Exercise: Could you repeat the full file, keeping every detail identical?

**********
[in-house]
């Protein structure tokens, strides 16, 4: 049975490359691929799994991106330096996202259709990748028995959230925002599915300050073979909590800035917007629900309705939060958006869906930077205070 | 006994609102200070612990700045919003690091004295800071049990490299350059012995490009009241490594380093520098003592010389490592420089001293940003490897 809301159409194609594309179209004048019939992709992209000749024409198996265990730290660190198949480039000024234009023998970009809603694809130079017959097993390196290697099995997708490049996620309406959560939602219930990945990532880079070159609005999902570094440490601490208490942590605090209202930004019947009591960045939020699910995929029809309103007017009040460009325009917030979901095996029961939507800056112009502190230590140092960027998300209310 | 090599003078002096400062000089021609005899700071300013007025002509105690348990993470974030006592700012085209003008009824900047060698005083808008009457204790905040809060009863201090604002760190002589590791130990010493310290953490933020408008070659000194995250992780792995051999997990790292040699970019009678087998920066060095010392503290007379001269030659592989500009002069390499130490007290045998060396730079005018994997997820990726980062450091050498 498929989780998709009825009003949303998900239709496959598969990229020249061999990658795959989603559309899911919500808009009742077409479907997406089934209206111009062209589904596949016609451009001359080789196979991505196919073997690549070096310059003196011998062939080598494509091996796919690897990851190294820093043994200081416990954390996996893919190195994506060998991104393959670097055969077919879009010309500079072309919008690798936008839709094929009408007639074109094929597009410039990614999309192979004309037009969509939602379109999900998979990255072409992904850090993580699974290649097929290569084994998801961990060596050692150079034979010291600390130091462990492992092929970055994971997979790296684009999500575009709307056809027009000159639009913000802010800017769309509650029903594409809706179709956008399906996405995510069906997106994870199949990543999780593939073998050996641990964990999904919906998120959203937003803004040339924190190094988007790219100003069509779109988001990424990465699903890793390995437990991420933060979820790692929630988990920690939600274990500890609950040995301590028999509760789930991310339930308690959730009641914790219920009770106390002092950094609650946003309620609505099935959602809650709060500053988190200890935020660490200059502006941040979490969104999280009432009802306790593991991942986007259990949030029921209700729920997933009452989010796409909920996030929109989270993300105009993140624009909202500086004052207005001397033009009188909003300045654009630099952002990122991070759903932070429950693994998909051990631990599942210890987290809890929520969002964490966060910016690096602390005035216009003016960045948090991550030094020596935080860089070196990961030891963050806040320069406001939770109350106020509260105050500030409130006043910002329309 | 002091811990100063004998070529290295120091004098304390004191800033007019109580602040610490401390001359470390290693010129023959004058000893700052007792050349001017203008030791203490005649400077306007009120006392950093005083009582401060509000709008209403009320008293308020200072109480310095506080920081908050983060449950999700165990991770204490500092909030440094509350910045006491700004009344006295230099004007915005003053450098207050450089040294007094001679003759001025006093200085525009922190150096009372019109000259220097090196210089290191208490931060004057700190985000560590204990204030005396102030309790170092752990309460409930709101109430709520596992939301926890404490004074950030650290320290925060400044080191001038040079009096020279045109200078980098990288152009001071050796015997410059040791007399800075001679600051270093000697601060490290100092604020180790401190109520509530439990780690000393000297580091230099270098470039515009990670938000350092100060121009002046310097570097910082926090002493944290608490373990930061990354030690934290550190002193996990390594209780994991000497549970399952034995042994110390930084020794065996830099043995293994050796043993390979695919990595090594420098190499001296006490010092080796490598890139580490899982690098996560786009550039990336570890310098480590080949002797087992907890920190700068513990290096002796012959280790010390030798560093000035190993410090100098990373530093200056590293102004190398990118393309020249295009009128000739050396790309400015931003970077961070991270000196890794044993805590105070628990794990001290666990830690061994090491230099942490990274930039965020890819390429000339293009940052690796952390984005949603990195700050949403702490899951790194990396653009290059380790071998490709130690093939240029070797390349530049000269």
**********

[in-house]
């Protein structure tokens, strides 16, 4: 049975490359691929799994991106330096996202259709990748028995959230925002599915300050073979909590800035917007629900309705939060958006869906930077205070 | 006994609102200070612990700045919003690091004295800071049990490299350059012995490009009241490594380093520098003592010389490592420089001293940003490897 809301159409194609594309179209004048019939992709992209000749024409198996265990730290660190198949480039000024234009023998970009809603694809130079017959097993390196290697099995997708490049996620309406959560939602219930990945990532880079070159609005999902570094440490601490208490942590605090209202930004019947009591960045939020699910995929029809309103007017009040460009325009917030979901095996029961939507800056112009502190230590140092960027998300209310 | 090599003078002096400062000089021609005899700071300013007025002509105690348990993470974030006592700012085209003008009824900047060698005083808008009457204790905040809060009863201090604002760190002589590791130990010493310290953490933020408008070659000194995250992780792995051999997990790292040699970019009678087998920066060095010392503290007379001269030659592989500009002069390499130490007290045998060396730079005018994997997820990726980062450091050498 498929989780998709009825009003949303998900239709496959598969990229020249061999990658795959989603559309899911919500808009009742077409479907997406089934209206111009062209589904596949016609451009001359080789196979991505196919073997690549070096310059003196011998062939080598494509091996796919690897990851190294820093043994200081416990954390996996893919190195994506060998991104393959670097055969077919879009010309500079072309919008690798936008839709094929009408007639074109094929597009410039990614999309192979004309037009969509939602379109999900998979990255072409992904850090993580699974290649097929290569084994998801961990060596050692150079034979010291600390130091462990492992092929970055994971997979790296684009999500575009709307056809027009000159639009913000802010800017769309509650029903594409809706179709956008399906996405995510069906997106994870199949990543999780593939073998050996641990964990999904919906998120959203937003803004040339924190190094988007790219100003069509779109988001990424990465699903890793390995437990991420933060979820790692929630988990920690939600274990500890609950040995301590028999509760789930991310339930308690959730009641914790219920009770106390002092950094609650946003309620609505099935959602809650709060500053988190200890935020660490200059502006941040979490969104999280009432009802306790593991991942986007259990949030029921209700729920997933009452989010796409909920996030929109989270993300105009993140624009909202500086004052207005001397033009009188909003300045654009630099952002990122991070759903932070429950693994998909051990631990599942210890987290809890929520969002964490966060910016690096602390005035216009003016960045948090991550030094020596935080860089070196990961030891963050806040320069406001939770109350106020509260105050500030409130006043910002329309 | 002091811990100063004998070529290295120091004098304390004191800033007019109580602040610490401390001359470390290693010129023959004058000893700052007792050349001017203008030791203490005649400077306007009120006392950093005083009582401060509000709008209403009320008293308020200072109480310095506080920081908050983060449950999700165990991770204490500092909030440094509350910045006491700004009344006295230099004007915005003053450098207050450089040294007094001679003759001025006093200085525009922190150096009372019109000259220097090196210089290191208490931060004057700190985000560590204990204030005396102030309790170092752990309460409930709101109430709520596992939301926890404490004074950030650290320290925060400044080191001038040079009096020279045109200078980098990288152009001071050796015997410059040791007399800075001679600051270093000697601060490290100092604020180790401190109520509530439990780690000393000297580091230099270098470039515009990670938000350092100060121009002046310097570097910082926090002493944290608490373990930061990354030690934290550190002193996990390594209780994991000497549970399952034995042994110390930084020794065996830099043995293994050796043993390979695919990595090594420098190499001296006490010092080796490598890139580490899982690098996560786009550039990336570890310098480590080949002797087992907890920190700068513990290096002796012959280790010390030798560093000035190993410090100098990373530093200056590293102004190398990118393309020249295009009128000739050396790309400015931003970077961070991270000196890794044993805590105070628990794990001290666990830690061994090491230099942490990274930039965020890819390429000339293009940052690796952390984005949603990195700050949403702490899951790194990396653009290059380790071998490709130690093939240029070797390349530049000269």